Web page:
business rendered him a valuable and excellent
judge;" of George Jaffrey, justice in 1717-1726,
and chief-justice in 1 726-1 732, a graduate of Har-
vard college in 1702, "He was the first man of
liberal education who appeared on the bench in New
Hampshire His long service in public
THE DEDICATION. 3I
offices Indicates the confidence he inspired in his
ability and integrity;*' of Nicholas Gilman, justice
from 1 732-1740, "He performed the duties satis-
factorily;" of Benjamin Gambling, justice in 1733-
1737, that he was characterized by Governor Belcher
as *' knowing and honest;" of Samuel Gilman, jus-
tice in 1 740- 1 747, *' He was a man of the highest
character, and universally respected ; " of Meshech
Weare, justice in 1747- 17 75, chief-justice in 1776-
1782, "During the Revolution he administered
simultaneously the highest offices in the state, legis-
lative, judicial, and executive, — a conjunction of
powers which, under the circumstances, and in a
man of less principle and patriotism, would have
been hazardous in the extreme He
sat thirty-five years upon the bench of the superior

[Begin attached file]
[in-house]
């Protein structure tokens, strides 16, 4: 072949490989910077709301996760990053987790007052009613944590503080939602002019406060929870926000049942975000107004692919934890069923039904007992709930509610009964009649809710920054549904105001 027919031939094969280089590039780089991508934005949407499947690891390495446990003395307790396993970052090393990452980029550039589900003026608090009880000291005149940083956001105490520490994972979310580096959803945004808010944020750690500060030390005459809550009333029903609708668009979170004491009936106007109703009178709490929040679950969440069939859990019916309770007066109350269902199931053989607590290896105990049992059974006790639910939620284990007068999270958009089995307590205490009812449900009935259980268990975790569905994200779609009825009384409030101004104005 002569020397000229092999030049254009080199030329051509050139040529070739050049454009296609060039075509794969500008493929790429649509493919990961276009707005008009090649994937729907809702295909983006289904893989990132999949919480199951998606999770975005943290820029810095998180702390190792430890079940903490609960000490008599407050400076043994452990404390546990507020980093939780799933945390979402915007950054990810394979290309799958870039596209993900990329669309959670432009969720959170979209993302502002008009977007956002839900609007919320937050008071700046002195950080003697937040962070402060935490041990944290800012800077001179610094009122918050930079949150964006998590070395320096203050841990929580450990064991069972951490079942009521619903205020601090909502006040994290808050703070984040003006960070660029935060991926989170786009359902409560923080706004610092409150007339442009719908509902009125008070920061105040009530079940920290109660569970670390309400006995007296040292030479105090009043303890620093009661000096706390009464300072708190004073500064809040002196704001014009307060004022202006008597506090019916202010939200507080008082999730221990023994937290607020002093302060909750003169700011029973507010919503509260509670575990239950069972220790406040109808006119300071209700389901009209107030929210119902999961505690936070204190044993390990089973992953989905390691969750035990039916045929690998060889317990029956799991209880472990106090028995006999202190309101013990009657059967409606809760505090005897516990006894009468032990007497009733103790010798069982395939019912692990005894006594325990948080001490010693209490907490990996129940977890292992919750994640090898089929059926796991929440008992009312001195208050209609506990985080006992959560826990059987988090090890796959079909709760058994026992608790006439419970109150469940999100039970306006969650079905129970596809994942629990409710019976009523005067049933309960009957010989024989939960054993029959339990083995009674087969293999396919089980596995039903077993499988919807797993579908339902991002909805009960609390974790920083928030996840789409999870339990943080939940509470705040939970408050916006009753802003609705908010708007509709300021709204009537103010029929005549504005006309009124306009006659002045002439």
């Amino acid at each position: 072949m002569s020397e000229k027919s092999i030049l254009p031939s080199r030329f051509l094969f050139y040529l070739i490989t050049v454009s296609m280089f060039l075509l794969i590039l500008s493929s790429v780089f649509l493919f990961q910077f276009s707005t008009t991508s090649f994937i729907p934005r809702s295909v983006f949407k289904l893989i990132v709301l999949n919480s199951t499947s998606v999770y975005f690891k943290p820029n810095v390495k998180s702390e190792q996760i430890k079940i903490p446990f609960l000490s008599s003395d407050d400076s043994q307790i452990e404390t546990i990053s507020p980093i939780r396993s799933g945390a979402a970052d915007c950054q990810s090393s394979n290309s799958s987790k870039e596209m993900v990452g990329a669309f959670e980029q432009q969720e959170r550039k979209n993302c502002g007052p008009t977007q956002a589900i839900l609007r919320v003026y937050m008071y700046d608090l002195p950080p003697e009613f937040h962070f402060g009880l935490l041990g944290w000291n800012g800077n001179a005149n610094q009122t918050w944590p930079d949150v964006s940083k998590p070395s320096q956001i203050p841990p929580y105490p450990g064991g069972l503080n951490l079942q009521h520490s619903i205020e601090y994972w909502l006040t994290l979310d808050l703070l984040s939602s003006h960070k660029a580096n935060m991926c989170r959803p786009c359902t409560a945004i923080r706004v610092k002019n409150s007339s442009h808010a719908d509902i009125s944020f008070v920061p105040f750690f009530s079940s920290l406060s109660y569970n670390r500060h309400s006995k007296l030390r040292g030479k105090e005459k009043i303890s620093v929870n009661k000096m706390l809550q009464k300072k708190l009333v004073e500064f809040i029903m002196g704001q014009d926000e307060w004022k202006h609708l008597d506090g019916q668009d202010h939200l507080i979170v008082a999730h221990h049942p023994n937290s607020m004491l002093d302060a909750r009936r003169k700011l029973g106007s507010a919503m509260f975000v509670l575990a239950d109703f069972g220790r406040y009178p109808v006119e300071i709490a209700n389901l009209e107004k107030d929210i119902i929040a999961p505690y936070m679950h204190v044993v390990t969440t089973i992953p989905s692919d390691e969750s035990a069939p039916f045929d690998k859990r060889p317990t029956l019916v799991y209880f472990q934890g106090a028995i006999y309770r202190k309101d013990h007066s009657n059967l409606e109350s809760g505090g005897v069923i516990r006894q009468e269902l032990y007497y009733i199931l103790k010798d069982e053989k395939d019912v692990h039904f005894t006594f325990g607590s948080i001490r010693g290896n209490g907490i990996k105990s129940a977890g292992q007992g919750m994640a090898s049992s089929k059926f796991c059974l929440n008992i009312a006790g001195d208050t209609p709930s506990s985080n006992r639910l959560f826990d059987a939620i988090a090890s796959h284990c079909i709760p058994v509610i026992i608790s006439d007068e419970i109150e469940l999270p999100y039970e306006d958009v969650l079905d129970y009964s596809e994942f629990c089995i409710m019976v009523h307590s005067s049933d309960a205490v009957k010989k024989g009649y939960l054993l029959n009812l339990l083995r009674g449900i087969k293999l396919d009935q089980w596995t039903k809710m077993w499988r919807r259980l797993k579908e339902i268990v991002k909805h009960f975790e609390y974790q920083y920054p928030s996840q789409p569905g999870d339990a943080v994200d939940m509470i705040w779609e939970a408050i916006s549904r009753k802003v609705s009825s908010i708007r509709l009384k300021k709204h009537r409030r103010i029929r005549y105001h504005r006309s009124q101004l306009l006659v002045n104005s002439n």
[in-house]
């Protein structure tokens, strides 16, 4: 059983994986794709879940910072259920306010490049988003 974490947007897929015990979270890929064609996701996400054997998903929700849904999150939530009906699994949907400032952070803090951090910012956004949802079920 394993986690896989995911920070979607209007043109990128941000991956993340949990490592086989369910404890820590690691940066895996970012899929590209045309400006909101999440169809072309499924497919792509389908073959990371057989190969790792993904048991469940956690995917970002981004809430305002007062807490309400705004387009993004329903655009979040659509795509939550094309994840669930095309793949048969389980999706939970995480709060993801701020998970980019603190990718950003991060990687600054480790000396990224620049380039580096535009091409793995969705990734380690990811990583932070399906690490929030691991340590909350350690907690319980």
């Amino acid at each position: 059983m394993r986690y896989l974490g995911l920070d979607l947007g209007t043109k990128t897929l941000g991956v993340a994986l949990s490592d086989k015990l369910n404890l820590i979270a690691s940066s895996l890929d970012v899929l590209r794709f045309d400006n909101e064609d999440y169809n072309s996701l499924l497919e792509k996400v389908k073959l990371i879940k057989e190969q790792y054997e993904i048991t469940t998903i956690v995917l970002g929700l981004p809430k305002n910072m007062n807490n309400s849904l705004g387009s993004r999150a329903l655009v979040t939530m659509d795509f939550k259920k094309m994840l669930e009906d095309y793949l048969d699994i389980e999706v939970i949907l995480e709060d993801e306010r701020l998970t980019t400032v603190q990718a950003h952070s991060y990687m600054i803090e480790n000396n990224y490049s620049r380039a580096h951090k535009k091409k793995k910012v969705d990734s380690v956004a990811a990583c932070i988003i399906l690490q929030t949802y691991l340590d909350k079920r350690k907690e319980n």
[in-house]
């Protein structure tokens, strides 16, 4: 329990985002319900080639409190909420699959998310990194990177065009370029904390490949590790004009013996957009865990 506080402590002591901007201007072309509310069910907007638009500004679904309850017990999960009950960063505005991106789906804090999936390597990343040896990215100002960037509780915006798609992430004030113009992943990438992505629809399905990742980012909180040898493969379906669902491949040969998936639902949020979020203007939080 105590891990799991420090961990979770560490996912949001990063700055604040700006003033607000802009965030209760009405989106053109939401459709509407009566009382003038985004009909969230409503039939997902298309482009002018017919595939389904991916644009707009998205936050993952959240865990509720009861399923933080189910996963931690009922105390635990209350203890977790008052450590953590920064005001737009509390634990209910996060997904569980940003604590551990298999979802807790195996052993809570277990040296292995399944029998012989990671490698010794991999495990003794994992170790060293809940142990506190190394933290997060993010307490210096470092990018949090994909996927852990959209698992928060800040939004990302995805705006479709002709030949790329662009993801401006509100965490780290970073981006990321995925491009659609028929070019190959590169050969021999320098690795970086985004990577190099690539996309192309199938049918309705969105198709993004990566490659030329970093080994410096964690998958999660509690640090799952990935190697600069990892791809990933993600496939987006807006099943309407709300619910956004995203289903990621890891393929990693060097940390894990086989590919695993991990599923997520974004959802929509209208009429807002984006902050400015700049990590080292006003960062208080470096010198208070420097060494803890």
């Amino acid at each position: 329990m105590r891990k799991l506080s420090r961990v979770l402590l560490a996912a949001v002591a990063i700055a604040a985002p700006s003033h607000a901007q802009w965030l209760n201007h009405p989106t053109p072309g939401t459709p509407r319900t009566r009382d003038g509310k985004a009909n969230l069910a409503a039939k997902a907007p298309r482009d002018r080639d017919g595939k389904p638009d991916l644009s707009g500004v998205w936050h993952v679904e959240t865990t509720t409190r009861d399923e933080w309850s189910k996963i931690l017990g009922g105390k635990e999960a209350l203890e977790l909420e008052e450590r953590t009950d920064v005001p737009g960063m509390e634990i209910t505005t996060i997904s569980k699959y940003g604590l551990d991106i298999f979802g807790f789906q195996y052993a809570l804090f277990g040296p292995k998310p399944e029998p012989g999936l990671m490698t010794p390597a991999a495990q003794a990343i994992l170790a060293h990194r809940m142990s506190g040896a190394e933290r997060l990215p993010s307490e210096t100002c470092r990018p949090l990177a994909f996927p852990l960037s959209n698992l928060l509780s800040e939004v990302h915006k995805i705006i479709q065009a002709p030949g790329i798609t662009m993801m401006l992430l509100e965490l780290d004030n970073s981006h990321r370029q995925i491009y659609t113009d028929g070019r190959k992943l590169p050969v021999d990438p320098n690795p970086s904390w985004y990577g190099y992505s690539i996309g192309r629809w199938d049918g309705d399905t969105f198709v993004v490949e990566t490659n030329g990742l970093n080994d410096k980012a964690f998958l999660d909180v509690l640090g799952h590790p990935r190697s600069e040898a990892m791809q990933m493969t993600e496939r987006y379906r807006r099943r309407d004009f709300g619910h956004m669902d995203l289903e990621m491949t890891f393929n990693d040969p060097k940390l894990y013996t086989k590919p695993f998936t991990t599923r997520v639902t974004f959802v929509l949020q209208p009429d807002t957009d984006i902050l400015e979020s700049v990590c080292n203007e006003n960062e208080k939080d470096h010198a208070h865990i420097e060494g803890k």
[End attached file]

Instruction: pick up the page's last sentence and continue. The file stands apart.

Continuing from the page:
court, where his father and grandfather had sat
before him, — a remarkable succession never paral-
leled ; " of William Parker, justice in 1771-1775,
** By common consent allowed to be at the head of
his profession in New Hampshire ; " of John Went-
worth, justice in 1776-1781, ''a man of intelligent
views, and a sincere patriot ; *' of Josiah Bartlett,
justice in 1 782-1 790, and chief-justice in 1790, phy-
sician, delegate to the Continental congress, signer
of the Declaration of Independence, and president
and governor of New Hampshire three years, *' His
fellow citizens reposed in his honesty and ability,
and he executed the duties of his important stations
with general approbation."
The Revolution, it will be seen, brought with it
new men. Of Samuel Livermore, chief-justice in
32 STATE LIBRARY BUILDING.
1 782-1 790, William Plumer, Jr., in his scholarly trib-
ute in memory of his father, published in 1856,
says : '' Though bred to the law, he was not inclined
to attach much importance to precedents, or to any
merely systematic or technical rules of procedure.
In a manuscript report which I have of one of his
charges," writes Mr. Plumer, *'I find him cautioning